==>  18446744073709551616
     SELECT POW(2, -3)
==>  0.125

SQRT(number)

Finds the square root of the number argument.

Examples:

     SELECT SQRT(65536)
==>  256
     SELECT SQRT(-1)
==>  NULL

LEAST(val1, val2, …)

This function accepts any number of arguments and returns the value that represents the least value of the set.

Examples:

     SELECT LEAST(4)
==>  4
     SELECT LEAST(90, 9.125, 3, 75)
==>  3
     SELECT LEAST('H', 'Z', 'B')
==>  B
     SELECT LEAST(10 / 3, 10 * 3,
                  POW(10, 3), MOD(10, 3))
==>  1

GREATEST(val1, val2, …)

This function accepts any number of arguments and returns the value that represents the greatest value of the set.

Examples:

     SELECT GREATEST(4)
==>  4
     SELECT GREATEST(90, 9.125, 3, 75)
==>  90
     SELECT GREATEST('H', 'Z', 'B')
==>  Z
     SELECT GREATEST(10 / 3, 10 * 3,
                     POW(10, 3), MOD(10, 3))
==>  1000


3. String Functions

String functions in Mckoi Database mostly map to equivalent functions found within java.lang.String.

LOWER(str)

Returns a lower case version of the string literal argument.

Examples:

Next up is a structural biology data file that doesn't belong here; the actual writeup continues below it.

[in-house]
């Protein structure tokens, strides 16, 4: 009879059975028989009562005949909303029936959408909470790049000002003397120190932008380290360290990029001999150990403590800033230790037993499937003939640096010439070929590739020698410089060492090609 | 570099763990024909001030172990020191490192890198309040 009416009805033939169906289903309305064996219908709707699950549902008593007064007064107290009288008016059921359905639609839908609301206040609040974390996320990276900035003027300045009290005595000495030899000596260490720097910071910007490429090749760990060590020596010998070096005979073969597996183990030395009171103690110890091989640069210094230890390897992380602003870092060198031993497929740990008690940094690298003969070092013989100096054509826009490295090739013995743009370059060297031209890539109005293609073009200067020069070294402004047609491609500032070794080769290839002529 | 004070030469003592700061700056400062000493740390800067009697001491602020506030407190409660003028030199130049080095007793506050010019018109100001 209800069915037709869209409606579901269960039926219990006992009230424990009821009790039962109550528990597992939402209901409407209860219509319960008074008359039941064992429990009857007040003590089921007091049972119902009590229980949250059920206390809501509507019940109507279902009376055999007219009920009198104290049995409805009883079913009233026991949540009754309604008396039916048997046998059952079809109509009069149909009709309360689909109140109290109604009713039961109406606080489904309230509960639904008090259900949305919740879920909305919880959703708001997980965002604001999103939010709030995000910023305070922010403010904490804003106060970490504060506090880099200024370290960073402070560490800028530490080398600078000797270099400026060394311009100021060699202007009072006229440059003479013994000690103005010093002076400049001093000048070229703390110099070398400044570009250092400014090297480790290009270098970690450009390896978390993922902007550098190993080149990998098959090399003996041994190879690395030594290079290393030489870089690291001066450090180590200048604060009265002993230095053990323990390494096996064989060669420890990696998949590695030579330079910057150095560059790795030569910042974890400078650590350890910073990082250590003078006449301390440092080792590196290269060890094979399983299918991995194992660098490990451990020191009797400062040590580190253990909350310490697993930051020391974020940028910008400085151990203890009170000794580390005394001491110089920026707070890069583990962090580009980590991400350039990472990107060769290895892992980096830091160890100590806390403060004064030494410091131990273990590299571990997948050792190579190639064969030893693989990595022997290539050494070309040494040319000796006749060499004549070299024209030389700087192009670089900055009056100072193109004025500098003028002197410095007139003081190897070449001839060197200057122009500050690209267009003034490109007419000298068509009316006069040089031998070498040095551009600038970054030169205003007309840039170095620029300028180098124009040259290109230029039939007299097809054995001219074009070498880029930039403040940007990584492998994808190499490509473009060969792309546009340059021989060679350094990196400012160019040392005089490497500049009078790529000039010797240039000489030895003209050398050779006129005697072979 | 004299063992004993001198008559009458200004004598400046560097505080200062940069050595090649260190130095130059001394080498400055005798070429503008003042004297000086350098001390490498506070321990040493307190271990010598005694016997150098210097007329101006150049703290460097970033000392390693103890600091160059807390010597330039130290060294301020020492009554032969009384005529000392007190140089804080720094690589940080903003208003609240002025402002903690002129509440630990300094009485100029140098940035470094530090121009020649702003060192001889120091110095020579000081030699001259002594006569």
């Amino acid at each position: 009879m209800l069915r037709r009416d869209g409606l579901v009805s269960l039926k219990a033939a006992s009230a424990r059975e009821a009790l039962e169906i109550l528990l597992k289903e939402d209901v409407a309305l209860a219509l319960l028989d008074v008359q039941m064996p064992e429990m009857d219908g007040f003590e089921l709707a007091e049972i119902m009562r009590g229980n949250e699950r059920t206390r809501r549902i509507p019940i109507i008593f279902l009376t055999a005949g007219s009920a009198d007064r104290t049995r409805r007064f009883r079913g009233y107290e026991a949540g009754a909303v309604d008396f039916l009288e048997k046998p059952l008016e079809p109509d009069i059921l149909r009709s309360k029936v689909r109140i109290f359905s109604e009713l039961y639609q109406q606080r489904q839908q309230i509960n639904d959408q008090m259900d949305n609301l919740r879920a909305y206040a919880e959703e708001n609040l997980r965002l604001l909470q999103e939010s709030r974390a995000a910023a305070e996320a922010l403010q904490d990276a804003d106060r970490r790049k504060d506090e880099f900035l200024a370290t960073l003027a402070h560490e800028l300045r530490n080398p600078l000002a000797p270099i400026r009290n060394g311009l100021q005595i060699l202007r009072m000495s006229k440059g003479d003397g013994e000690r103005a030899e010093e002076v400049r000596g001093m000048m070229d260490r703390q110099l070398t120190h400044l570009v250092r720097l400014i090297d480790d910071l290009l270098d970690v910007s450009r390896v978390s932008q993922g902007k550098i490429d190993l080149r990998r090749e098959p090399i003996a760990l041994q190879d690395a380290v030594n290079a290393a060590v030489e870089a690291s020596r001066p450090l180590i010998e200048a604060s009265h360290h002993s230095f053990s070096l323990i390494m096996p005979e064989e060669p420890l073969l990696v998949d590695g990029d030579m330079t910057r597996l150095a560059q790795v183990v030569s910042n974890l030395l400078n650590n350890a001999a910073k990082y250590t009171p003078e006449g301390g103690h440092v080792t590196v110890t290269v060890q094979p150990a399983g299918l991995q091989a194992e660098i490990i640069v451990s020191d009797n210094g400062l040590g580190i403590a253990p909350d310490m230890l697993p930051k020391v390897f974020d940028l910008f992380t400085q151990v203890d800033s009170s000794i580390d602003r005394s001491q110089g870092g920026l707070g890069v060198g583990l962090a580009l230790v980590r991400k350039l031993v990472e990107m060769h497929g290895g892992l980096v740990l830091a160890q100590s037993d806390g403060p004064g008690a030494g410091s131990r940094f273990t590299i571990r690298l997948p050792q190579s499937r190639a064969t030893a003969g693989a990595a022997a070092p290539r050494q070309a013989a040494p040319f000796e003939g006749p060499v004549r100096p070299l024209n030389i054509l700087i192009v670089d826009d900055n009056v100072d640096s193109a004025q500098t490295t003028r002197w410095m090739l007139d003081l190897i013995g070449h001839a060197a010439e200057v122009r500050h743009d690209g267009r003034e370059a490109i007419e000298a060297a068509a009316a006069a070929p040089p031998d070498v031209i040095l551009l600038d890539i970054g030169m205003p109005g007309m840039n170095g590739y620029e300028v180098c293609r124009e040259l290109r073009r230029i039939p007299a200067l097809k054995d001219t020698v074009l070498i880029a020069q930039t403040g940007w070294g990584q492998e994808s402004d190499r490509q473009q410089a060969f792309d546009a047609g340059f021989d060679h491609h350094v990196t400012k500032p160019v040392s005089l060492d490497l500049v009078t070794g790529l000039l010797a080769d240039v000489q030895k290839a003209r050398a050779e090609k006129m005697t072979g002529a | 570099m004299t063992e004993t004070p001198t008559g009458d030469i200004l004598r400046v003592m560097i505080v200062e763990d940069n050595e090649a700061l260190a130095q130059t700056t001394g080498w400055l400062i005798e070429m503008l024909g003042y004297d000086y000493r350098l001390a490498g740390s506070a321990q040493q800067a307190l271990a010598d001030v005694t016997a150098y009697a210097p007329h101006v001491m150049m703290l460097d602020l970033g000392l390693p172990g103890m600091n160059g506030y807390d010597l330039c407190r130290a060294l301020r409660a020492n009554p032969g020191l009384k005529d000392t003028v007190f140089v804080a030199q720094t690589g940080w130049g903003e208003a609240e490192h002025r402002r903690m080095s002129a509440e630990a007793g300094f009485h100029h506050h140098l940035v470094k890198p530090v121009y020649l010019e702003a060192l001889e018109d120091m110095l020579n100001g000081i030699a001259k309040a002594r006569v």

SELECT LOWER('THis is sOME TEXT')
==>  this is some text

UPPER(str)

Returns an upper case version of the string literal argument.

Examples:

     SELECT UPPER('THis is sOME TEXT')
==>  THIS IS SOME TEXT

CONCAT(str1, str2, …)

Returns the concatenation of the string arguments. This function can take any number of arguments.

Examples:

     SELECT CONCAT('This i', 's some text', '.')
==>  This is some text.
     SELECT CONCAT('-', 0.95)
==>  -0.95

LENGTH(str)

Returns the number of characters in the string argument.

NOTE: This may additionally be used on BLOB data to return the count of bytes in the BLOB.

Examples:

     SELECT LENGTH('This is some text')
==>  17
     SELECT LENGTH(0.544)
==>  5
     SELECT LENGTH('    Test')
==>  8

TRIM( [ [ LEADING | TRAILING | BOTH ] [ characters ] FROM ] str )
LTRIM(str)
RTRIM(str)

Trims characters from a string argument. The LTRIM and RTRIM form trim whitespace from the left and right of the string respectively.

Examples:

     SELECT TRIM(TRAILING 'a' FROM 'aaabcdaaa')
==>  aaabcd
     SELECT TRIM(LEADING 'a' FROM 'aaabcdaaa')
==>  bcdaaa
     SELECT TRIM('ab' FROM 'ababzzzzab')
==>  zzzz
     SELECT TRIM('  a string message ')
==>  a string message

SUBSTRING(str, start_index)
SUBSTRING(str, start_index, length)